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Current time:0:00Total duration:13:02

Video transcript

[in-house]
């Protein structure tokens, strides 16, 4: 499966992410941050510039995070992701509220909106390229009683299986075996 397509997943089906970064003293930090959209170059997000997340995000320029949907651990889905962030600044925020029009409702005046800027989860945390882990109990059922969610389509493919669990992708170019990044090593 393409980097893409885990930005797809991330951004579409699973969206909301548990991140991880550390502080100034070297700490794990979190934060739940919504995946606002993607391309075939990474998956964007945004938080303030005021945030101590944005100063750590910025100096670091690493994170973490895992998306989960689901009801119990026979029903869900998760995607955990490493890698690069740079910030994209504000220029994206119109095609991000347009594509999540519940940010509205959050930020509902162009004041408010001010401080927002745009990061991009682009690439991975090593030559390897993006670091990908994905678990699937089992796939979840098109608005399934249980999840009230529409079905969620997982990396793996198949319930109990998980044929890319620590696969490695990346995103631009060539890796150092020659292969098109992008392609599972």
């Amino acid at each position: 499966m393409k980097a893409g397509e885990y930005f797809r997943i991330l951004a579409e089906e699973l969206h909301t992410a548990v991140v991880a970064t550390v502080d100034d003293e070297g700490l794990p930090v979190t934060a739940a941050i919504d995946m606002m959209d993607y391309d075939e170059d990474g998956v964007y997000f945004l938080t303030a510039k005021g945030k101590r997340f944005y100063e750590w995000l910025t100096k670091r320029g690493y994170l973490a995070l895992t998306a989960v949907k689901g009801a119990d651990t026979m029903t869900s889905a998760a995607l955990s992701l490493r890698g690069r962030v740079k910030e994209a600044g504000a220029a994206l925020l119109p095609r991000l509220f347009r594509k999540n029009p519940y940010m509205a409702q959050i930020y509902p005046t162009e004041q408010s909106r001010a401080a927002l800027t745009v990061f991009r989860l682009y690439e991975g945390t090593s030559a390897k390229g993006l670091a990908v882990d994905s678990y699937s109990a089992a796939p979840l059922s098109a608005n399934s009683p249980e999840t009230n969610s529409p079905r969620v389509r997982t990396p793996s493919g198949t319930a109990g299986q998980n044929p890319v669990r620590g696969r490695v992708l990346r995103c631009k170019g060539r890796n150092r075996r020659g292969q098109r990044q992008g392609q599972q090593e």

i want to introduce to you a very special circuit called the v stones bridge i want to talk about the logic behind this particular circuit so what's the wheatstone's bridge you ask well here's an example wheatstone's bridge is a circuit that contains four resistors like these and we call them the four arms of the bridge and there is a resistor in between like this so this is a v stones bridge now before i continue let me ask you what if i asked you to calculate the current through this circuit how would you do that well if you ask me the first thing i always like to do or i always like to think about is can i reduce this circuit into a single resistance by using my series and parallel formula can i do that well i don't see any resistors in series these are not in series there is a resistance in between i don't see any of them in parallel again they are not in parallel because they're not directly connected across each other so i can't reduce this using series in parallel and when i can't do that the next thing i resort to the general method is kirchhoff's loss but of course kisha's law is tedious you know i have to think about currents and then i have to use the loop rule and but here we won't require keshav's loss because this is not any wheatstone's bridge this is a very special wheatstone's bridge what's the specialty you ask well you can see that the resistors here are having the same ratio as the resistors here one is to two one is to two or you can also say resistors here are in the same ratio as resistors here one is to five one is to five and whenever you have a wheatstone network like this where the ratios are the same then we say such a network is balanced such a bridge we call it a victim's network or a bridge or a circuit same thing we call that a balanced network you may ask okay that's a nice thing but why should i care about a balanced wheatstone network why should i even care about a witchtones network we'll come to that slowly we'll see the practical application but the speciality of a balanced network is that it turns out and we will see how that's the whole idea behind the video to logically see how it turns out and whenever this network is balanced there will be no current flowing through this middle resistor so in this case the current over here becomes zero and if the current here becomes zero that means the current here should be exactly the same as the current here all the current from here flows here because nothing flows down or nothing flows up and so that means these two come in series similarly these two also come in series same current flowing through them so you see in the balanced condition it's as if this this resistor was not even connected so i can completely neglect that resistor and my circuit will not be affected and the beauty now is that means i can now solve this series series parallel and i can solve this and so often in your problems you'll be given wheatstone's network like this and you may have to identify whether it's balanced or not if it's balanced then it's your lucky day because then you can solve it immediately so before we go forward let's do a quick check of our understanding here are two networks i want you to pause the video and see if they are balanced or not all right let's look at the first one this is a wheatstone network very similar to this i've just arranged them a little differently and this is usually how the which turns network is shown and let's see if it's balanced well this is in the ratio one is to three this is in the ratio three is to one you see that one issue three threes to one so this is not a balanced network so here current will flow and so if this network was given to you bad day for you okay if this was 10 and this was 30 then it would be balanced what about this one well it looks like it's a balanced network one is to four one is to four but if you look carefully you will notice something is wrong here this is not even a wheatstone's network notice which store network is connected between the the the red resistor is connected between these two points this and this point is here now can you see that because this is where the battery will be connected i've just like rotated this so don't get confused this is not even a which turns network and you can directly solve this you know these are in series these are in series three are in parallel so don't get confused definitely register uh current here won't be zero because it's not a wheatstone's bridge on the other hand if this resistor was connected here then it would have been a wheatstone's bridge and now we can check the ratios one is two three one issue three now the current over here would be zero so now let's get back to the point why is the current over here zero how can we logically understand this you see in the books they derive it using keshav's laws and everything but i always wondered why if it's a balanced condition why if the ratios are the same why would the current be zero well here's how i like to think about it first i would like to make a copy of this circuit without that red resistor and see how the voltages get distributed everywhere that will give us the clue all right so in this particular case uh current is running and everything over here notice now these two resistors are in series similarly these two resistors are also in series and you know in series current is exactly the same so from ohm's law because i want to talk about voltage i'm going to go to ohm's law ohm's law tells me that v equals ir v equals ir and so if you have two resistors which have the same current then notice the voltage must be proportional to the resistance in other words if the ratio of resistance here is one is to two the ratio of voltage here must also be one is to 2. so the voltage here is x the voltage here must be 2x same is the case here if the voltage here is x the voltage over here must also be 2x and that means i can now immediately calculate what the voltages because i know 9 has to be divided in the ratio 1 is to 2 and when you divide that into 1 is to 2 you get 3 and 6 and that's why i took 9 because it's easy to divide that but you couldn't take you could have taken any values of the voltage and the same will be over here here also this would be divided in the 1 is to 3 ratio 3 volts and 6 volts so voltages get divided equally because the ratios are the same so what what does that do well now let's look at the voltages at these two points to do that remember whatever is the voltage here same is the voltage here so the voltage here and here is exactly the same isn't it if you want to call that as 9 and you want to call this a 0 then this would be 9 and this would be 9 as well now notice when i go from here to here there's a 3 volt drop but when i go from here to here there's again a three volt drop meaning these two points must also have the same voltage so voltage at point a must exactly equal voltage at point p that's the consequence of having the same ratios of the resistance so what you ask well now notice because the voltages are exactly the same over here if i were to go ahead and now in this circuit when it's running if i were to put a resistor in between or a capacitor in between it doesn't matter what you put in between notice the voltage across it is the same therefore i mean the yeah these two voltages are the same therefore the potential difference is zero there is no difference in voltage there is no potential difference and therefore there will be no current flowing over here and that's why a balanced wheatstone's network has no current does that make sense isn't it wonderful the whole idea is when the ratio of the resistances are the same the voltage also gets divided in the same resistance and therefore these two points will end up with the same voltage making sure there is no potential difference that's why the current goes to zero and now hopefully you'll agree that it doesn't matter what voltage you put over here what are the values of the resistances over here or over here all that matters is that the ratio here must be exactly the same as the ratio over here and then you will find no current flowing in between now you might ask okay so what's the application of this why should i care about this well this is this network is used in calculating practically values of unknown resistors for example let's say there is a wire over here there's some object over here whose resistance we don't know and we want to calculate it what we can now do is we can set up a wheatstone's network like this and instead of a red resistor over here we can put a galvanometer a galvanometer basically detects current it will tell you if there's a current here or not and then we can take any of one of these resistors as a variable resistor or something that's resistance can be changed and now all you have to do is keep changing this resistance and look at the value of the galvanometer so as you keep changing this resistance let's say the galvanometer becomes uh the value becomes zero when you hit i don't know maybe seven ohms when this goes to seven ohms let's say the current over here goes to zero now i know aha this wheat stone network is balanced therefore i the the resistance here must be exactly the the ratio here must be exactly the ratio here and since this is one is to seven this must be one is to seven so the resistance over here is seven times 5 35 ohms amazing right so you can use this and we will use this in a future video called meter bridge to explore how to use wheatstone's network in practice to calculate unknown resistance now we could stop over here but i want to go one step forward and generalize this something that might help you in your competitive exams so let me bring back the original circuit my question to you is do you think that sir this circuit can be extended let's say i add more resistances over here something like this what do you think about this one would this also be balanced it's a more complicated circuit now but would it be balanced with the current here and here b also zero can you pause and think a little bit about this all right let's see we can apply the same logic the first step is to first neglect the resistances and then see how the voltage gets divided now notice that the the the ratios of the resistances here is exactly the same as over here one is to two is to five one is to two is to five which means the voltages will also get divided similarly right one is two is to five minus two is to five and therefore the voltage drops will be the same just like before and that means the voltages here must be the same as here voltages here must be the same as over here in other words there will be no current flowing over here which means you can solve the same circuit here as well beautiful right extended wheatstone's network something you might see in jee let me show you another way in which we can extend this circuit what if we extend the circuit this way what do you think about it now again pause the video i know it looks very complicated but pause the video and think a little bit about it the batteries are connected across this and this all right again notice we can use the same logic if you forget about these resistors in between then the voltage should get divided equally because again they have the same ratio one is your two one into two one is to do and therefore the voltages here here and here must be the same so no current will flow over here and so you can neglect this and you can solve this circuit if i hadn't given you the color coding just look at how complex this looks like typical you know competitive exams problem looks very complex but by using the same logic of which turns network you can solve it so long story short a basic wheatstone network is four resistances connected this way with a resistance in between it's balanced when the resistances are in the same ratio when that happens the voltages get divided equally and therefore the voltage across this red resistor becomes the same no potential difference no current flows through it balanced with network